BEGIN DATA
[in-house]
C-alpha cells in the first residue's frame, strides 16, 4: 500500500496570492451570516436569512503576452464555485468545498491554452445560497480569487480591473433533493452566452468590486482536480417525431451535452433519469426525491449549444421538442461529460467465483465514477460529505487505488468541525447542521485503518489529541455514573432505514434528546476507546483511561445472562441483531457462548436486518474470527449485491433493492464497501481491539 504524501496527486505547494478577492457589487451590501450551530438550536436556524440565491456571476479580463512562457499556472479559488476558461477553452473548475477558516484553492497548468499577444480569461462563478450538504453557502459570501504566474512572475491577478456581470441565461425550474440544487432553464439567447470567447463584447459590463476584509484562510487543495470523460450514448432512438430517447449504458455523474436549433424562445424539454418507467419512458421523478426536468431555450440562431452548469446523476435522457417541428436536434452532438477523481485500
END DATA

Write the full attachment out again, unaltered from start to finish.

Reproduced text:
[in-house]
C-alpha cells in the first residue's frame, strides 16, 4: 500500500496570492451570516436569512503576452464555485468545498491554452445560497480569487480591473433533493452566452468590486482536480417525431451535452433519469426525491449549444421538442461529460467465483465514477460529505487505488468541525447542521485503518489529541455514573432505514434528546476507546483511561445472562441483531457462548436486518474470527449485491433493492464497501481491539 504524501496527486505547494478577492457589487451590501450551530438550536436556524440565491456571476479580463512562457499556472479559488476558461477553452473548475477558516484553492497548468499577444480569461462563478450538504453557502459570501504566474512572475491577478456581470441565461425550474440544487432553464439567447470567447463584447459590463476584509484562510487543495470523460450514448432512438430517447449504458455523474436549433424562445424539454418507467419512458421523478426536468431555450440562431452548469446523476435522457417541428436536434452532438477523481485500